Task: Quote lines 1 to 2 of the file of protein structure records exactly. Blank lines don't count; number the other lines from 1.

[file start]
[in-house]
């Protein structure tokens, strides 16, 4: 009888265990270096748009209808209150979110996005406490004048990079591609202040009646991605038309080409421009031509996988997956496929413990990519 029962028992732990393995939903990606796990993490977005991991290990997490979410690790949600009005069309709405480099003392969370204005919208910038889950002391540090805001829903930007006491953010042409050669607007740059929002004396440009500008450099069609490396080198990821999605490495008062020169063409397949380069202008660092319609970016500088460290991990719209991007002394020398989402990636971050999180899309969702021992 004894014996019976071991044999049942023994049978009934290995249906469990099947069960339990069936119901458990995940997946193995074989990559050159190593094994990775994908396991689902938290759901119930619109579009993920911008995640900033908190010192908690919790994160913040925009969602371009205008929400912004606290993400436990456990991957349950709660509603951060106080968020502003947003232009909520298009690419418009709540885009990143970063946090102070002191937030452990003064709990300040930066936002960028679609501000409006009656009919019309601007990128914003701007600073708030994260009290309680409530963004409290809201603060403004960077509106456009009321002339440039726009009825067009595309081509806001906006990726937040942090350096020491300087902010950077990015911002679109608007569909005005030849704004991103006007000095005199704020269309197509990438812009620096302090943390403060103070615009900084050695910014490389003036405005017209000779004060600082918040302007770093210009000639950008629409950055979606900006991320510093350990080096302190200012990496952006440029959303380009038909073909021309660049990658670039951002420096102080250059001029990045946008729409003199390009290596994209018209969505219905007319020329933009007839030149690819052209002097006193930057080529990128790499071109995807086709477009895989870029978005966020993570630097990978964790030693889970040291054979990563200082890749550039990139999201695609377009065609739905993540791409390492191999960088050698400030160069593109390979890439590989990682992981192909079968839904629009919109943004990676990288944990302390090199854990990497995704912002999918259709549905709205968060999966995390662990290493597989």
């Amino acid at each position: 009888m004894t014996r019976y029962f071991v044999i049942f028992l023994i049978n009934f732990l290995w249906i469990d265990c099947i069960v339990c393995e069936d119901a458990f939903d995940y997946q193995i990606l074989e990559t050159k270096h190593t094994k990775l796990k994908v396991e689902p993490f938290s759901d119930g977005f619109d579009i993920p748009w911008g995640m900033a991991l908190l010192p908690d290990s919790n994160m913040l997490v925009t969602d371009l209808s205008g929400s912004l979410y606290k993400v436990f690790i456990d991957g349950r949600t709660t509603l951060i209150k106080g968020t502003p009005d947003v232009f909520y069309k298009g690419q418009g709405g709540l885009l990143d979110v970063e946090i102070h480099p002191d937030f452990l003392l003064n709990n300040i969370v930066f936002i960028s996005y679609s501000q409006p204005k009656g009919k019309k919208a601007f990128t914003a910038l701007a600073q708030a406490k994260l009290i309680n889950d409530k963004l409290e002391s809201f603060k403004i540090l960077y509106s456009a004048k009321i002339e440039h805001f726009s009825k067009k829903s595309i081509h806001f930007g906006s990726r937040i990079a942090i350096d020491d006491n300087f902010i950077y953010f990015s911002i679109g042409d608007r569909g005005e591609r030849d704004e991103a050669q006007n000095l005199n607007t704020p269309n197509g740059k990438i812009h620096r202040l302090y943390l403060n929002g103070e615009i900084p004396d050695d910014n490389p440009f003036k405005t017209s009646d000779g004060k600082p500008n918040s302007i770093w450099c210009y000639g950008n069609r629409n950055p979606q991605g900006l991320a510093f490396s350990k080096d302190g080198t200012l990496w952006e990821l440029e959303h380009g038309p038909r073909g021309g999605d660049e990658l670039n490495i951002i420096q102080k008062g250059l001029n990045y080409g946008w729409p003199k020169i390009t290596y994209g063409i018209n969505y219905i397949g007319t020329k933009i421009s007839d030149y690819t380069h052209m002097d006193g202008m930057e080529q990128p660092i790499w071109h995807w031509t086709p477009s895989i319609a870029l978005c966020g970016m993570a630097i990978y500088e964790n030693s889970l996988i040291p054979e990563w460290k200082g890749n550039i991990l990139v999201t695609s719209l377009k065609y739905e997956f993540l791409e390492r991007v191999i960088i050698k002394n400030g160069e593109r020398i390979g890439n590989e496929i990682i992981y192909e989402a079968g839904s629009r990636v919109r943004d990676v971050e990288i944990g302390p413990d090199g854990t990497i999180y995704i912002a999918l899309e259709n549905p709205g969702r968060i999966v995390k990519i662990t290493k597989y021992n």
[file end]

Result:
[in-house]
């Protein structure tokens, strides 16, 4: 009888265990270096748009209808209150979110996005406490004048990079591609202040009646991605038309080409421009031509996988997956496929413990990519 029962028992732990393995939903990606796990993490977005991991290990997490979410690790949600009005069309709405480099003392969370204005919208910038889950002391540090805001829903930007006491953010042409050669607007740059929002004396440009500008450099069609490396080198990821999605490495008062020169063409397949380069202008660092319609970016500088460290991990719209991007002394020398989402990636971050999180899309969702021992 004894014996019976071991044999049942023994049978009934290995249906469990099947069960339990069936119901458990995940997946193995074989990559050159190593094994990775994908396991689902938290759901119930619109579009993920911008995640900033908190010192908690919790994160913040925009969602371009205008929400912004606290993400436990456990991957349950709660509603951060106080968020502003947003232009909520298009690419418009709540885009990143970063946090102070002191937030452990003064709990300040930066936002960028679609501000409006009656009919019309601007990128914003701007600073708030994260009290309680409530963004409290809201603060403004960077509106456009009321002339440039726009009825067009595309081509806001906006990726937040942090350096020491300087902010950077990015911002679109608007569909005005030849704004991103006007000095005199704020269309197509990438812009620096302090943390403060103070615009900084050695910014490389003036405005017209000779004060600082918040302007770093210009000639950008629409950055979606900006991320510093350990080096302190200012990496952006440029959303380009038909073909021309660049990658670039951002420096102080250059001029990045946008729409003199390009290596994209018209969505219905007319020329933009007839030149690819052209002097006193930057080529990128790499071109995807086709477009895989870029978005966020993570630097990978964790030693889970040291054979990563200082890749550039990139999201695609377009065609739905993540791409390492191999960088050698400030160069593109390979890439590989990682992981192909079968839904629009919109943004990676990288944990302390090199854990990497995704912002999918259709549905709205968060999966995390662990290493597989």